ANDREA PETERSEN: WATER SCIENCE RESEARCH

There are three good reasons why Andrea Petersen is almost always wearing a lab coat around Mount Mary’s Gerhardinger Center.

BY MOUNT MARY UNIVERSITY
Posted on November 17, 2017

There are three good reasons why Andrea Petersen is almost always wearing a lab coat around Mount Mary’s Gerhardinger Center.

  • As a junior majoring in biology she is taking chemistry, zoology and genetics classes, all of which have required lab time.
  • She is testing water samples for her employer, Stonehouse Water Technologies in Milwaukee, a company that develops water filtration systems.
  • She is conducting her own research to develop a technique for removing parasites from water that could potentially benefit aquarium owners.

Petersen has three distinct roles, and each of them hold insight into Mount Mary’s transformative power to instill confidence, which Petersen has used to seize opportunities and take action.
Until the fall of 2016, Petersen had been studying at a larger university but decided to change to a school that could help direct her studies better and shape her career goals. Mount Mary was the perfect fit for her.

Shortly after Petersen enrolled at Mount Mary, she began an internship at Stonehouse Water Technologies which is located at the Global Water Center in Milwaukee. The company innovated the Water POD™, a smart whole-house water purification system designed for both residential and commercial use.

Thanks to a growing partnership between Mount Mary and Stonehouse, Petersen has had the ability to conduct research which involves evaluating new advanced materials capable of removing nitrates from drinking water. This work is performed at Mount Mary’s chemistry lab under the guidance of Professor Colleen Conway, Ph.D.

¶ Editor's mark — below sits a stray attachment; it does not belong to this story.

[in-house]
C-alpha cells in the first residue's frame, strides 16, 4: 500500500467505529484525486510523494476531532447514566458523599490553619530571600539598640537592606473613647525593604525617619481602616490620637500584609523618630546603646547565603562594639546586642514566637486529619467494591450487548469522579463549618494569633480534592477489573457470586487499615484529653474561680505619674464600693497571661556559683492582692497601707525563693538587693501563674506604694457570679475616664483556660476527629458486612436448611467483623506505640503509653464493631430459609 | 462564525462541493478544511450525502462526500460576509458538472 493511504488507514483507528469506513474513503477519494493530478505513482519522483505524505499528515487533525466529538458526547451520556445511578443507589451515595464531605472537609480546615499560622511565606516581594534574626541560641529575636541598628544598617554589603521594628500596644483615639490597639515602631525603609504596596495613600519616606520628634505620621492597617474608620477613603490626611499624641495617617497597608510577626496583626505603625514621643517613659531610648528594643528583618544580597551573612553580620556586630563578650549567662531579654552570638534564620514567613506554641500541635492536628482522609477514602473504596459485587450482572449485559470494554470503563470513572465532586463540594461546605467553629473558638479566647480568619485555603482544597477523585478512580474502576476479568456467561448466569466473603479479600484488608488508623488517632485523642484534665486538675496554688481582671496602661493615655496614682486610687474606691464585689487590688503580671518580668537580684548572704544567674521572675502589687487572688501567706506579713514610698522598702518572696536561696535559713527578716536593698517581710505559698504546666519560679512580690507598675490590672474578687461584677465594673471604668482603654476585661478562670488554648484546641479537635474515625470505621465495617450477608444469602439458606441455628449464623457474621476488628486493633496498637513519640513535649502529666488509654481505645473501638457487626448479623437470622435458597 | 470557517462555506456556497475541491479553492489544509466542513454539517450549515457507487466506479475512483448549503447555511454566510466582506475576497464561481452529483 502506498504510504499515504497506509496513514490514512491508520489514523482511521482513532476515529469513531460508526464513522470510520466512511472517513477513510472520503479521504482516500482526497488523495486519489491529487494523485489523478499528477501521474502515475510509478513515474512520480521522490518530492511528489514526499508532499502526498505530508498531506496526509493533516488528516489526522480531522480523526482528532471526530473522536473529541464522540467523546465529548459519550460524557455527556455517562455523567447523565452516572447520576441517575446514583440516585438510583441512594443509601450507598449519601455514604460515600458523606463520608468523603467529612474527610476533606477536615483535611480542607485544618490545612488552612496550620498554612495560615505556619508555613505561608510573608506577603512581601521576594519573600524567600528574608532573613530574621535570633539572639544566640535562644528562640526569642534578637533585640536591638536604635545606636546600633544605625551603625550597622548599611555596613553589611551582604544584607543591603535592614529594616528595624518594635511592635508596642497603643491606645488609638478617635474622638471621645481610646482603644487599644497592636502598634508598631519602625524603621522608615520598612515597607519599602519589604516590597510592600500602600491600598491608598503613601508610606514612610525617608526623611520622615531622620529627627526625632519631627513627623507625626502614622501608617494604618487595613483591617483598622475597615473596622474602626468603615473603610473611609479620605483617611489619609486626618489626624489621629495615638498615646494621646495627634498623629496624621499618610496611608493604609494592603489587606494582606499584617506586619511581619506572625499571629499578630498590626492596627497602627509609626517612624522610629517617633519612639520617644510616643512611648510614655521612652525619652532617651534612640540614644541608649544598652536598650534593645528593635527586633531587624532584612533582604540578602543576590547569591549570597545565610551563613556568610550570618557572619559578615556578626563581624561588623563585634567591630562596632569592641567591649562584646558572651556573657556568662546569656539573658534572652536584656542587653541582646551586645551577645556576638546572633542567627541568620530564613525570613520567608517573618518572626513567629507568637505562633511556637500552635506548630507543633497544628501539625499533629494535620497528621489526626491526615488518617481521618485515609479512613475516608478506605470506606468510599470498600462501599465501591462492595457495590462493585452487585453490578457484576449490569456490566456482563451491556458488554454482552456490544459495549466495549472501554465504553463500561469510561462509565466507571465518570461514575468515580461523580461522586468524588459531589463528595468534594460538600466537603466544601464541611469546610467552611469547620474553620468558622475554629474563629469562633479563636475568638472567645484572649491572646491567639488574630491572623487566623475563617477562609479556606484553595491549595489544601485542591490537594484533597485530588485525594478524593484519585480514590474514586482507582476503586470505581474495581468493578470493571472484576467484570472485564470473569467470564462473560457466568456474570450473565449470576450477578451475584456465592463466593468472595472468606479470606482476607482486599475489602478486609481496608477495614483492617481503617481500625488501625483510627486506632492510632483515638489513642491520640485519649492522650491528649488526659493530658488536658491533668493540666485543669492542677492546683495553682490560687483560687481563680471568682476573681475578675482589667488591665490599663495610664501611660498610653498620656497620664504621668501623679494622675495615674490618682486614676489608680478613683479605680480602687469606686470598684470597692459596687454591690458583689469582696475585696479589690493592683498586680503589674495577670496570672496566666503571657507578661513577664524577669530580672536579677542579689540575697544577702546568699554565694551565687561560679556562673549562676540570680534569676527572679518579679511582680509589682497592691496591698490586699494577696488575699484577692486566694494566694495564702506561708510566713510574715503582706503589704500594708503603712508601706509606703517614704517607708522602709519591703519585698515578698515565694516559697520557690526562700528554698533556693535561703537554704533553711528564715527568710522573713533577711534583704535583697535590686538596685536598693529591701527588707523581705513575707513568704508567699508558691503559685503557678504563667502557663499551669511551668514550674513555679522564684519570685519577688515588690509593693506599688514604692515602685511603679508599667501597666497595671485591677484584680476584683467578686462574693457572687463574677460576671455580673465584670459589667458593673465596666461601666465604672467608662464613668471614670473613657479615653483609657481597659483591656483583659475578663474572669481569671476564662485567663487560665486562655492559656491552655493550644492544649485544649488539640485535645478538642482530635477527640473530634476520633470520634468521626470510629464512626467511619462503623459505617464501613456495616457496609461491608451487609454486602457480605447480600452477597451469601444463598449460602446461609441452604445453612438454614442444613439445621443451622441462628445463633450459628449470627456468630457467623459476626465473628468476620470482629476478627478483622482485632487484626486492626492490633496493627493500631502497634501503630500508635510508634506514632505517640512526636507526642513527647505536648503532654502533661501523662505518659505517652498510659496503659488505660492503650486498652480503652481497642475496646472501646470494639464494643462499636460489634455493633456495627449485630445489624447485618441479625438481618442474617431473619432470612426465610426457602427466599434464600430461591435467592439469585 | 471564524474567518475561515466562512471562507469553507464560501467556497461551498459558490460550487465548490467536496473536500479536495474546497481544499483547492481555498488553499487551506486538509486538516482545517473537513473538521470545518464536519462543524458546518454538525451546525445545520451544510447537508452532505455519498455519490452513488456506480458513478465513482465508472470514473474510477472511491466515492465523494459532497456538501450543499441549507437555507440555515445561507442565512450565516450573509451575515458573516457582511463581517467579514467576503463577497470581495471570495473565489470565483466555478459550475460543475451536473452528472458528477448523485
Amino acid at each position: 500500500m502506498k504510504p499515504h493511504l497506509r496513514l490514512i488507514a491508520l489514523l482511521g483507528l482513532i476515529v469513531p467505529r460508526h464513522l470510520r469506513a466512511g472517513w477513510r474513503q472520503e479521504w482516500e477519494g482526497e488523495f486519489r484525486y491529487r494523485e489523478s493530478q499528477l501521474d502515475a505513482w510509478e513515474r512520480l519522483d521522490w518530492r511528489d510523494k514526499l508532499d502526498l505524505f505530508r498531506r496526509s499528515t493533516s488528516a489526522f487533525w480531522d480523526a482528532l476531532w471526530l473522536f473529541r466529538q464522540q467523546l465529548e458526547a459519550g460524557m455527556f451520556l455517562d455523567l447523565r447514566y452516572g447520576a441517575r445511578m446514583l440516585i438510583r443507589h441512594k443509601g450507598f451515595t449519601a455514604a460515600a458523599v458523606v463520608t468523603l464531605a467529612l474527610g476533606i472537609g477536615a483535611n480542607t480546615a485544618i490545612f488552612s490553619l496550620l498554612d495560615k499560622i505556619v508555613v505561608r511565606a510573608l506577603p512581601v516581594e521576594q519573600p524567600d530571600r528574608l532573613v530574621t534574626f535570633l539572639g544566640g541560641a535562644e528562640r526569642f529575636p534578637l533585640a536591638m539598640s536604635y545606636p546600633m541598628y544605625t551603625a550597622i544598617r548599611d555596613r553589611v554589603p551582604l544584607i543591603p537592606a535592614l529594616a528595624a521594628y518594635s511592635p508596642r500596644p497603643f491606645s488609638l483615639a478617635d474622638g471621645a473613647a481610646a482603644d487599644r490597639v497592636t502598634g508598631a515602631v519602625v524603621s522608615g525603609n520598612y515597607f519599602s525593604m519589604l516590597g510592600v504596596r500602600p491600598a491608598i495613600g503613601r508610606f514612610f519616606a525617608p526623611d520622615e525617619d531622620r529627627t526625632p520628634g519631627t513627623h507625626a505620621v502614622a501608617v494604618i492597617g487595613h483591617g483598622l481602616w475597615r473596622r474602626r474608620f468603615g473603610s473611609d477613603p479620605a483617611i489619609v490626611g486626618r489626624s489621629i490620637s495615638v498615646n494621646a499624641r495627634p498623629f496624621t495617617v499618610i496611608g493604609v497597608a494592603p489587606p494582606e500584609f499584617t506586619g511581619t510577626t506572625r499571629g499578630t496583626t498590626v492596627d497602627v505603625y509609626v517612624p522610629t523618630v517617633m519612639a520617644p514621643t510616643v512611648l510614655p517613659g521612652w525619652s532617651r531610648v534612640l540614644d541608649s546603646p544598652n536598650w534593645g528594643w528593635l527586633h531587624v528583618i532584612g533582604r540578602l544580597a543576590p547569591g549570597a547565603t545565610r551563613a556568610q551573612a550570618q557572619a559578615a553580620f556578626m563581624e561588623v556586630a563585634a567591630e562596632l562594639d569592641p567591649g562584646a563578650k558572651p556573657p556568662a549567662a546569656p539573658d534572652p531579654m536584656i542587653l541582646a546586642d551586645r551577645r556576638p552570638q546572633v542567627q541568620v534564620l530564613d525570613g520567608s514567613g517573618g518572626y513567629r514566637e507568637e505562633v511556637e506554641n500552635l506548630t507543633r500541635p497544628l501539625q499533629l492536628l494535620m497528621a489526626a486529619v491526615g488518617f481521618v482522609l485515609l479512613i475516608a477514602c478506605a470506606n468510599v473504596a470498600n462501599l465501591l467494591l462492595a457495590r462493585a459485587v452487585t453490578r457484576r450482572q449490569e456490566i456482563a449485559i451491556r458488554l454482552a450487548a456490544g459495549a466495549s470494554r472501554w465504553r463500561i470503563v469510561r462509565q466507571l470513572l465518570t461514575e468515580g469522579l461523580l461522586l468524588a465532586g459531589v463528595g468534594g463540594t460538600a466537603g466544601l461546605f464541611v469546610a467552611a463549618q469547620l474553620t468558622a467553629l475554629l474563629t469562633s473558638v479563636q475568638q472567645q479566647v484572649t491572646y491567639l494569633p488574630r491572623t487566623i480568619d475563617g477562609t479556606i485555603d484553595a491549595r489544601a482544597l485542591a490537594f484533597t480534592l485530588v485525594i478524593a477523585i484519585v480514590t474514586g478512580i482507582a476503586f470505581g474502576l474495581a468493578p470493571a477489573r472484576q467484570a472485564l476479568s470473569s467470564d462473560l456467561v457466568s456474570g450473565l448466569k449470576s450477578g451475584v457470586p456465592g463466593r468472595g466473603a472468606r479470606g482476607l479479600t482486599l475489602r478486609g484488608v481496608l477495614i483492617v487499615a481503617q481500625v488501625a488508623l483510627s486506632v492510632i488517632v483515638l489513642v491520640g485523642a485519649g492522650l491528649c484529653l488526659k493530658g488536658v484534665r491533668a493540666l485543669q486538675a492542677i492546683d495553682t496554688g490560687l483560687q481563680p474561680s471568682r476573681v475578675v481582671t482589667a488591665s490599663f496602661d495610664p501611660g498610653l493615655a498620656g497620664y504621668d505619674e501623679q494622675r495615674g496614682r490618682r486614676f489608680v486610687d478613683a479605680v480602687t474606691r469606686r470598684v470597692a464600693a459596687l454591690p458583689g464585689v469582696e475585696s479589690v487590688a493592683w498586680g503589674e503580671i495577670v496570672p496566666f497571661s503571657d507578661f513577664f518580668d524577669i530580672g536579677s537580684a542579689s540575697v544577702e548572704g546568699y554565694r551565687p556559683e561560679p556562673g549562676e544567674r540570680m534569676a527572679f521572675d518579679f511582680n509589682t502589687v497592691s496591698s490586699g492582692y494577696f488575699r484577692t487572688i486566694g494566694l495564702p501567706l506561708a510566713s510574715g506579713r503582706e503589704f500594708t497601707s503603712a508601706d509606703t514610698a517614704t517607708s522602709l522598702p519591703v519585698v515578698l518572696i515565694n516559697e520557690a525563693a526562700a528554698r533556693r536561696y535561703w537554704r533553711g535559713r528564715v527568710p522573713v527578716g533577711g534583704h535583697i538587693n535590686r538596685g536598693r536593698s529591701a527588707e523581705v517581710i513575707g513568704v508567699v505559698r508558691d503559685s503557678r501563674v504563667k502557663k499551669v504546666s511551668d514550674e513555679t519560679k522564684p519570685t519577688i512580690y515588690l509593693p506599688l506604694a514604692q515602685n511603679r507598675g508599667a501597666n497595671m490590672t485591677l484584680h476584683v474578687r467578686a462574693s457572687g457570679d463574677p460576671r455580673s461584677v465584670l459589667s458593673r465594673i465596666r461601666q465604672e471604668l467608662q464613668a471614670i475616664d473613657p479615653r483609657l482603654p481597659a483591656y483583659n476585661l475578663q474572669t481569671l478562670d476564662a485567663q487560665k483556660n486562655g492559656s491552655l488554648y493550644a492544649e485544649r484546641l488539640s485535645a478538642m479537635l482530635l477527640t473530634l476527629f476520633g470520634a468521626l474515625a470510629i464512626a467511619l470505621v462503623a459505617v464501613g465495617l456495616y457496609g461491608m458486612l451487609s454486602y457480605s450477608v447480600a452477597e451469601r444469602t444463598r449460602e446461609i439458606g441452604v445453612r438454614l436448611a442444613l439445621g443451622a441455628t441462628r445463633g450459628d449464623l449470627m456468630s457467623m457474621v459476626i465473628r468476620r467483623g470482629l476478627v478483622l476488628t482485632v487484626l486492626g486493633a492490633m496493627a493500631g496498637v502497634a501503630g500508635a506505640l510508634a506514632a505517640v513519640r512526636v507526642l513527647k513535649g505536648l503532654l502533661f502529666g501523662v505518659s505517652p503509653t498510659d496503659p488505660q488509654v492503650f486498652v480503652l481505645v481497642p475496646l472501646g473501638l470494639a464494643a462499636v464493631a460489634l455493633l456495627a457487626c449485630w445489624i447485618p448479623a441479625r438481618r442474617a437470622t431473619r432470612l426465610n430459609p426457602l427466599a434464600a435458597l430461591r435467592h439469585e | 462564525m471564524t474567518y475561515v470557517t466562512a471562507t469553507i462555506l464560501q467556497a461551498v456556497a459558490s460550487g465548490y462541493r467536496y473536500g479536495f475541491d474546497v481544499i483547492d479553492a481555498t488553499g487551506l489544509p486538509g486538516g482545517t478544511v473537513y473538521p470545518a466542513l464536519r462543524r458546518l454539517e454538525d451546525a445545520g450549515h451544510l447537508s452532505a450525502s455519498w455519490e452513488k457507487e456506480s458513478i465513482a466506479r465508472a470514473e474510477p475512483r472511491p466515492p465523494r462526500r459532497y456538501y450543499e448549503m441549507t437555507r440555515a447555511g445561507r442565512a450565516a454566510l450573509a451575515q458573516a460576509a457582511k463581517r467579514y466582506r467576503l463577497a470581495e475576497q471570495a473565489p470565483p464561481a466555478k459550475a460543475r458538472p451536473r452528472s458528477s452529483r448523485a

Petersen, a long time fish hobbyist, holds a second part-time job at Aquatics Unlimited in Greenfield. It was because of her employment here that she learned about a common parasite Ichthyophthirius multifiliis, commonly known as “ich.” This parasite, is a major problem in the fish hobbyist world. If untreated it kills almost every fish it infects. A fatal infestation of “ich” can be chemically or organically treated, but fish experts are starting to see some immunity or resilience in “ich” to these chemicals.

As Petersen worked on the nitrate project, she started to think: could she utilize her experience as a water scientist and develop a technique to eliminate these deadly parasites from fish water? Thus she started to embark on this parasite project to develop alternate techniques to remove “ich” from a controlled fish tank.

Petersen started this new project in the basement of the fish store, but soon moved the operations to Mount Mary where she could work under the guidance of Associate Professor Maureen Leonard, Ph.D. Early results have been promising. The parasite project is being sponsored by Mount Mary University, Stonehouse Water Technologies, and Aquatics Unlimited.

Dr. Moe Mukiibi, an internationally recognized water expert with Stonehouse, believes both the parasite project and the nitrate project could be refined to serve as the foundation for a master’s thesis. Petersen credits Mount Mary for her deep dive into water science.
“My professors gave me the confidence to set in motion my future as a professional,” Petersen said.

Source credited to Mount Mary University, Milwaukee Wisconsin